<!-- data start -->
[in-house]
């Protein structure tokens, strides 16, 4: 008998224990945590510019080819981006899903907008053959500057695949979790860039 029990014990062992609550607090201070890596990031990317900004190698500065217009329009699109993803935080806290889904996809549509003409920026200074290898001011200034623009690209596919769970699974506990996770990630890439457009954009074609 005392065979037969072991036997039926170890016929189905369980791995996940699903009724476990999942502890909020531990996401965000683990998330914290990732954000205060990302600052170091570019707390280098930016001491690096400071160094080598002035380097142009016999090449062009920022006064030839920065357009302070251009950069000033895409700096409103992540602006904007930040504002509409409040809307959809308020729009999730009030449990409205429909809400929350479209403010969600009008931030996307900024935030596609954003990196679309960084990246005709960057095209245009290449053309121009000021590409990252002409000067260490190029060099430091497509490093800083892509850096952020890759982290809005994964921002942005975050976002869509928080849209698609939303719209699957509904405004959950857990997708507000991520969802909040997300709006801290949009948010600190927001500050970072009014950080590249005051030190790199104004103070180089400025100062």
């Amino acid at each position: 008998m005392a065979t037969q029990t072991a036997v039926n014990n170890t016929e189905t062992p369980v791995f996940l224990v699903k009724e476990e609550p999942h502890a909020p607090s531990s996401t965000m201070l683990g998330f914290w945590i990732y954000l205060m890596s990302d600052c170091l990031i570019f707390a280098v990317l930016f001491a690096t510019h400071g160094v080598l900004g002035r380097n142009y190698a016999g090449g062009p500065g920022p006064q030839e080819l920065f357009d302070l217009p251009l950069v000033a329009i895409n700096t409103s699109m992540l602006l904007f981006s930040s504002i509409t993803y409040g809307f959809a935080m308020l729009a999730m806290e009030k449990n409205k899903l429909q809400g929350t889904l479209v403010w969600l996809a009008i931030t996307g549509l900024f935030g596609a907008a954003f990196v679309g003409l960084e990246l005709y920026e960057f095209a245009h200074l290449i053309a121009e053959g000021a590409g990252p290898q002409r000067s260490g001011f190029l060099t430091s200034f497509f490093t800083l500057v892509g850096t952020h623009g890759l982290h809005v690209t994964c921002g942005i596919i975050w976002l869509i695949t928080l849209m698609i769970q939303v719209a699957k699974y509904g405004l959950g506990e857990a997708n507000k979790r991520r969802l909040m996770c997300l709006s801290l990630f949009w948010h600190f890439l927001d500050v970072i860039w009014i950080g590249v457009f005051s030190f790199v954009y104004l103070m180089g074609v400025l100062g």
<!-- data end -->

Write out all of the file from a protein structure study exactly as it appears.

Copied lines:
[in-house]
């Protein structure tokens, strides 16, 4: 008998224990945590510019080819981006899903907008053959500057695949979790860039 029990014990062992609550607090201070890596990031990317900004190698500065217009329009699109993803935080806290889904996809549509003409920026200074290898001011200034623009690209596919769970699974506990996770990630890439457009954009074609 005392065979037969072991036997039926170890016929189905369980791995996940699903009724476990999942502890909020531990996401965000683990998330914290990732954000205060990302600052170091570019707390280098930016001491690096400071160094080598002035380097142009016999090449062009920022006064030839920065357009302070251009950069000033895409700096409103992540602006904007930040504002509409409040809307959809308020729009999730009030449990409205429909809400929350479209403010969600009008931030996307900024935030596609954003990196679309960084990246005709960057095209245009290449053309121009000021590409990252002409000067260490190029060099430091497509490093800083892509850096952020890759982290809005994964921002942005975050976002869509928080849209698609939303719209699957509904405004959950857990997708507000991520969802909040997300709006801290949009948010600190927001500050970072009014950080590249005051030190790199104004103070180089400025100062």
């Amino acid at each position: 008998m005392a065979t037969q029990t072991a036997v039926n014990n170890t016929e189905t062992p369980v791995f996940l224990v699903k009724e476990e609550p999942h502890a909020p607090s531990s996401t965000m201070l683990g998330f914290w945590i990732y954000l205060m890596s990302d600052c170091l990031i570019f707390a280098v990317l930016f001491a690096t510019h400071g160094v080598l900004g002035r380097n142009y190698a016999g090449g062009p500065g920022p006064q030839e080819l920065f357009d302070l217009p251009l950069v000033a329009i895409n700096t409103s699109m992540l602006l904007f981006s930040s504002i509409t993803y409040g809307f959809a935080m308020l729009a999730m806290e009030k449990n409205k899903l429909q809400g929350t889904l479209v403010w969600l996809a009008i931030t996307g549509l900024f935030g596609a907008a954003f990196v679309g003409l960084e990246l005709y920026e960057f095209a245009h200074l290449i053309a121009e053959g000021a590409g990252p290898q002409r000067s260490g001011f190029l060099t430091s200034f497509f490093t800083l500057v892509g850096t952020h623009g890759l982290h809005v690209t994964c921002g942005i596919i975050w976002l869509i695949t928080l849209m698609i769970q939303v719209a699957k699974y509904g405004l959950g506990e857990a997708n507000k979790r991520r969802l909040m996770c997300l709006s801290l990630f949009w948010h600190f890439l927001d500050v970072i860039w009014i950080g590249v457009f005051s030190f790199v954009y104004l103070m180089g074609v400025l100062g």